Of course not all the members of the Special Forces go around with beards and not all the regular troops are clean shaven.  And to paint them as Rambo-types would be equally inaccurate, most of them are probably unassuming men, chosen as much for their mental as their physical aptitude.

But because they undertake the most dangerous and controversial missions, they tend to take much of the flak. They are involved in the capture and killing of al Qaeda and Taliban figures, which apart from causing civilian casualties also brings them in close contact with Afghan society at sensitive times. “Special operations forces, for example, perform late-night raids of Afghan homes, a deeply humiliating and dishonorable event in the local culture — in particular, the searching of women’s quarters,” the article says.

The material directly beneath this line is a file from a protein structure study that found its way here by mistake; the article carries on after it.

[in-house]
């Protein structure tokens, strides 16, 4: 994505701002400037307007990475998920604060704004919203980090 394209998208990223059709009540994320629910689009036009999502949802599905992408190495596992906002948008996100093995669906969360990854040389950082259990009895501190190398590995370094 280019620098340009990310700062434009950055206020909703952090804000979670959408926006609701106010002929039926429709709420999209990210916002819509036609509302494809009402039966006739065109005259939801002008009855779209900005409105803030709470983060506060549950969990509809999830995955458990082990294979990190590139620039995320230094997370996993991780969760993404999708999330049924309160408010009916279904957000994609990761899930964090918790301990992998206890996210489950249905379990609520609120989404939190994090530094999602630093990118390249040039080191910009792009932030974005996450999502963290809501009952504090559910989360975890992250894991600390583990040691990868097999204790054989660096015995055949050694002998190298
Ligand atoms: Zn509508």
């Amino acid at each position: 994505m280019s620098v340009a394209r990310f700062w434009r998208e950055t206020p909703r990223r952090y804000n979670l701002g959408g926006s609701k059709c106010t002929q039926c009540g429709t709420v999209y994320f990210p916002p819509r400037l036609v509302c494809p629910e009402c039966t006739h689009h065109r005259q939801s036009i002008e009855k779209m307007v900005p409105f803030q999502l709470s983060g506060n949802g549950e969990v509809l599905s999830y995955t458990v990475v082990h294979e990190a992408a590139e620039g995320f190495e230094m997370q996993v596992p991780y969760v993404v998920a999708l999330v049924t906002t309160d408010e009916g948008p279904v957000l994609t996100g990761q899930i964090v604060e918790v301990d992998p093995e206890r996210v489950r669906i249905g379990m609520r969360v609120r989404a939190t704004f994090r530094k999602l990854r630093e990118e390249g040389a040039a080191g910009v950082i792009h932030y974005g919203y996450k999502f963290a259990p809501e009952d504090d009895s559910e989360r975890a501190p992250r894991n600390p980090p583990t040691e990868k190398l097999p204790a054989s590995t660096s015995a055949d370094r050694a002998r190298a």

It has been written by Anthony Bubalo, the programme director for West Asia at the Lowy Institute for International Policy in Sydney and Susanne Schmeidl a co-founder of the Liaison Office, an Afghan nongovernmental organization that since 2003 has worked with tribes in southeast and southern Afghanistan on governance, stability, and security.

The renewed focus on the Special Forces is important because of the ongoing debate on whether the United States should embrace the idea of a full-blown counter-insurgency campaign with its population-centric strategy as advocated by General Stanley A. McChrystal or counterterrorism as Vice President Joe Biden argues. In that scenario there would be greater use of Special Forces and unmanned drones to disrupt al Qaeda.